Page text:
By Guest Contributor Koko Jones; originally published at Koko Jones
Watching the Melissa Harris-Perry show this morning I wanted to join the conversation on Race and Identities. On the show there was a white woman who is raising two black children and a white woman who is the mother of two interracial children. It made my mind wander a bit as well as wonder a bit about my own duality and identities. There has been a theme this week with conversations about identity and labels (i.e.: B. Scott).
I grew up knowing I was a black child; I knew nothing else. All of my friends were black, my neighbors were black, my uncles, aunts, cousins were black, the only grandparents I knew were definitely black. We ate typical southern black cuisine in our house; neck bones & cabbage, collard greens with ham hocks, pig’s feet, fish and grits, the list goes on. The music we listened to and what I remember from childhood was all basically black music; from Mahalia Jackson to James Brown and Aretha Franklin. Jimi Hendrix was considered a Rock God in our house.
However, my mother looked incredibly like a white woman despite the skin color of her father. My brothers and sisters; six of us in total all had relatively the same pigment of skin. It has been a bone of contention in our family for years; what are we really? I am a child of many ancestors. Some of those ancestors are black; some are white and some are Native American (Cherokee and Choctaw). I knew nothing of the culture of Native Americans growing up and knew nothing of the culture of white people. I was often teased as a child about my skin color and sometimes I still am by some of my closest friends in jest. Terms like “Light Bright” or “Injun Joe” have been used by some of good friends and I laugh at along with them.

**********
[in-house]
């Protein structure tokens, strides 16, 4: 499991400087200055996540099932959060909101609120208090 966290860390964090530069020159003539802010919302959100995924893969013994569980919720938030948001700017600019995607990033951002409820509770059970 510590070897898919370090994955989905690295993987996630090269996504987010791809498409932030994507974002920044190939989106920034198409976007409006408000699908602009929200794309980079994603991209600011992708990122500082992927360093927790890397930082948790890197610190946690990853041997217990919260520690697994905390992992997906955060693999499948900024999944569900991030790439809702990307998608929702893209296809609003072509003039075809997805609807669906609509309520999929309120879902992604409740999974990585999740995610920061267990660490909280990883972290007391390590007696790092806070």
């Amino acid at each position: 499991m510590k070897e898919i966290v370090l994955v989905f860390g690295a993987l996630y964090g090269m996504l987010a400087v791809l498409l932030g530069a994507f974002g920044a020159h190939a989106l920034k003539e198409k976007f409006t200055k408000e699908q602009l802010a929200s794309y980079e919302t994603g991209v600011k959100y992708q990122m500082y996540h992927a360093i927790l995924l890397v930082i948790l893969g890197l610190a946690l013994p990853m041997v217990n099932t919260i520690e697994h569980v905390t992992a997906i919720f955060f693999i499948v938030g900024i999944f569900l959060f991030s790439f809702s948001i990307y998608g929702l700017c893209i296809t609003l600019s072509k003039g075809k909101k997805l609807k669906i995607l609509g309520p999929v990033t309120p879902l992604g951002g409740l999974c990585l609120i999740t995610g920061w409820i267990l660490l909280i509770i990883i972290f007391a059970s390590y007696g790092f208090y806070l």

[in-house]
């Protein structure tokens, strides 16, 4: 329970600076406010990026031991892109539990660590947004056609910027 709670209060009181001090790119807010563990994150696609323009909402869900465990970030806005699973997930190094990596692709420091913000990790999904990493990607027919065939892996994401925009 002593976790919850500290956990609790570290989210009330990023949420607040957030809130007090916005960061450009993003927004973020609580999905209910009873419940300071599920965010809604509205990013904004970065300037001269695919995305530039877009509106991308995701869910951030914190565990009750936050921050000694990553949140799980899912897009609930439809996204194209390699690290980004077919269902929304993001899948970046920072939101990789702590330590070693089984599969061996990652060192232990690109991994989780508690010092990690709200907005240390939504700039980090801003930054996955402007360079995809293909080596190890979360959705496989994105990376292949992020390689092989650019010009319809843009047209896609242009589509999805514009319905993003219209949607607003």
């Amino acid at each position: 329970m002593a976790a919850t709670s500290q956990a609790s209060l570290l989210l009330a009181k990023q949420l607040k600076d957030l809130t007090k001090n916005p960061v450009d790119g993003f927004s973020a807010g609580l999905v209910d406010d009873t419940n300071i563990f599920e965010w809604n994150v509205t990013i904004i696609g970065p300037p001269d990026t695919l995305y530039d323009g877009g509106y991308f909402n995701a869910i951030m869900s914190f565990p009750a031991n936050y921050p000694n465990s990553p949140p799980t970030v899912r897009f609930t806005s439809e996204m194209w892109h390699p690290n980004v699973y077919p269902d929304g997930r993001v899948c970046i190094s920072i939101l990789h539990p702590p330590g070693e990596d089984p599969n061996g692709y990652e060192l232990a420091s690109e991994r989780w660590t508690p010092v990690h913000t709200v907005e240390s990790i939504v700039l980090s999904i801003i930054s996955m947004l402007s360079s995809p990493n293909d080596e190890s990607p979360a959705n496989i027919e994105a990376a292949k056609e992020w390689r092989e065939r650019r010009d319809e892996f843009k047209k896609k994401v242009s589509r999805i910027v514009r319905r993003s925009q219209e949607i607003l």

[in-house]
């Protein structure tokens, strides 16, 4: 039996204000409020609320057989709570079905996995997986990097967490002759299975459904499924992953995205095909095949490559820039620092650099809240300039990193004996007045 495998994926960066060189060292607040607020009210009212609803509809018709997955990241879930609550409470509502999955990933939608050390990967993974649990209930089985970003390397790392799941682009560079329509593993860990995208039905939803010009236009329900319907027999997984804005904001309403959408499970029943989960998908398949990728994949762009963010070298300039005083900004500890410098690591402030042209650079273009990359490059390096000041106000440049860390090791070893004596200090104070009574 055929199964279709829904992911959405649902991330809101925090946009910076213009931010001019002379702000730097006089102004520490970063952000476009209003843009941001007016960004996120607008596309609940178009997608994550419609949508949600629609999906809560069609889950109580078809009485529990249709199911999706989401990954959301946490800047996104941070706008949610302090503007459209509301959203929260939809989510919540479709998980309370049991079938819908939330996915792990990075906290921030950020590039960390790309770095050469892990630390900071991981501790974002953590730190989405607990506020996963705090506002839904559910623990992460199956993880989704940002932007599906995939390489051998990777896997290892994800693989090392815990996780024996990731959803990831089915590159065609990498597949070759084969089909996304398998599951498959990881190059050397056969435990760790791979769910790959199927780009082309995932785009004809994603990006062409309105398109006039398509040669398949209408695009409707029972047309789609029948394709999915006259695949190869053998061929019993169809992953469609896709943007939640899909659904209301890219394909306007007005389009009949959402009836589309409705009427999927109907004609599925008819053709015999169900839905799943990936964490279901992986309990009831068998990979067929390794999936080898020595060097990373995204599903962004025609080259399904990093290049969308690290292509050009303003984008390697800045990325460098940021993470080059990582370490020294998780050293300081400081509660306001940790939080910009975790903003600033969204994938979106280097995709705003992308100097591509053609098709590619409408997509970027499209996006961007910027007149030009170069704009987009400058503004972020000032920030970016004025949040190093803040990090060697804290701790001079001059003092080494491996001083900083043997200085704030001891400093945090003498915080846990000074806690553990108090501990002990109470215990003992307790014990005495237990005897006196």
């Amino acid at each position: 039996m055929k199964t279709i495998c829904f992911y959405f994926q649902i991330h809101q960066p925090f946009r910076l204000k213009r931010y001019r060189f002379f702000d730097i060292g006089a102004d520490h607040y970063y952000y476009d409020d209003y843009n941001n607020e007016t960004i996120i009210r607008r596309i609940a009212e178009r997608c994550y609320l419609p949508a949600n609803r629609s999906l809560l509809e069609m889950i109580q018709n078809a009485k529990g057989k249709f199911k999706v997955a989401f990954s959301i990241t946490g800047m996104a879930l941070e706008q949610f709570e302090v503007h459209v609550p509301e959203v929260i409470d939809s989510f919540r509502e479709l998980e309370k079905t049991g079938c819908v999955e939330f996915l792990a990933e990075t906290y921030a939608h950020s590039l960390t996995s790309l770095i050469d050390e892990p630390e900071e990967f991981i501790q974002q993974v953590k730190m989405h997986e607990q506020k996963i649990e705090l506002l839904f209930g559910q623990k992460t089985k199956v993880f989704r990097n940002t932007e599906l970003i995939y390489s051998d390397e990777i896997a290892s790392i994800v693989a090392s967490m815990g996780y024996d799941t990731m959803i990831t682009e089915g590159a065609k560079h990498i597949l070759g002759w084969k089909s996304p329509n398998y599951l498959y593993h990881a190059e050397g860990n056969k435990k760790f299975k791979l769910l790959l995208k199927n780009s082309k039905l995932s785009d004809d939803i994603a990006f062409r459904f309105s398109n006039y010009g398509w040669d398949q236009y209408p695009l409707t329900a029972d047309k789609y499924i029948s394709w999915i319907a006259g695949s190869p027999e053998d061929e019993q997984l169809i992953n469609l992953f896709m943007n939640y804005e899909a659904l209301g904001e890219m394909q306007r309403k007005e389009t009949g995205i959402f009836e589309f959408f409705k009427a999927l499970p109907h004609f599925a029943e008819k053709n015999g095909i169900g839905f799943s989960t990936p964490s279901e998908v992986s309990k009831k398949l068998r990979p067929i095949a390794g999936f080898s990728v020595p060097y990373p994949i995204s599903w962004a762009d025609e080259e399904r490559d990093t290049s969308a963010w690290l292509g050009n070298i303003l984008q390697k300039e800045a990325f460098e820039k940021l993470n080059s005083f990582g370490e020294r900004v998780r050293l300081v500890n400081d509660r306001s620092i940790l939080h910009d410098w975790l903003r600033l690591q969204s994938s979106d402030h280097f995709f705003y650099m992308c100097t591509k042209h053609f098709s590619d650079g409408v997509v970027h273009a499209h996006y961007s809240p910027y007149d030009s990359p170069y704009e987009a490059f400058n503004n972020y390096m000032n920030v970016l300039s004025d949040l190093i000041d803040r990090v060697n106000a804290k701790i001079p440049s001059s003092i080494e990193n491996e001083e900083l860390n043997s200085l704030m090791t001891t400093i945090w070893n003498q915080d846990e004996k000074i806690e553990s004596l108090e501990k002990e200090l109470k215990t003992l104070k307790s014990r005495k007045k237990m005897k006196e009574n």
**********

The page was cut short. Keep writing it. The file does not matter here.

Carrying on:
So it’s natural for me to identify as “Black”. Not to give up my age but for context I will. I was born in 1959 and grew up during the civil rights movement of the 60s. My mother joined the fight to integrate the Englewood Public School system in the 60s, which I vaguely remember. While growing up in my little New Jersey suburb in Englewood, neighborhoods were segregated. Just over the town line from us in Teaneck there was a white neighborhood we called “Crackatown”. The houses were nicer; the streets were smoother and kept much better. It was those nicely-paved streets, excellent for bike riding, that attracted the kids from my neighborhood. One day a group of friends and I went riding in “Crackatown” when we were attacked with water balloons by a group of white kids. A water balloon hit me in my head and I went flying off my bike. That was followed by the hurling of racial slurs: “You niggas get out of our neighborhood!” That neighborhood has long since become integrated. But the memory still remains. It didn’t matter to them how light-skinned I was, I got the smack because I was still black.
Despite this, there were times when I first started to go to public school where I felt a strange awkwardness when my mother picked me up from school. I remember kids asking me, “Yo, is your mother white?” I would answer, “No, she’s black. She’s just really light-skinned.” It was if I had to prove somehow that I was totally black.
As the years went on it was well established that I was black, but in a certain way I always felt that perhaps I had to prove my blackness. Could this be the reason why I chose to play congas and African drums?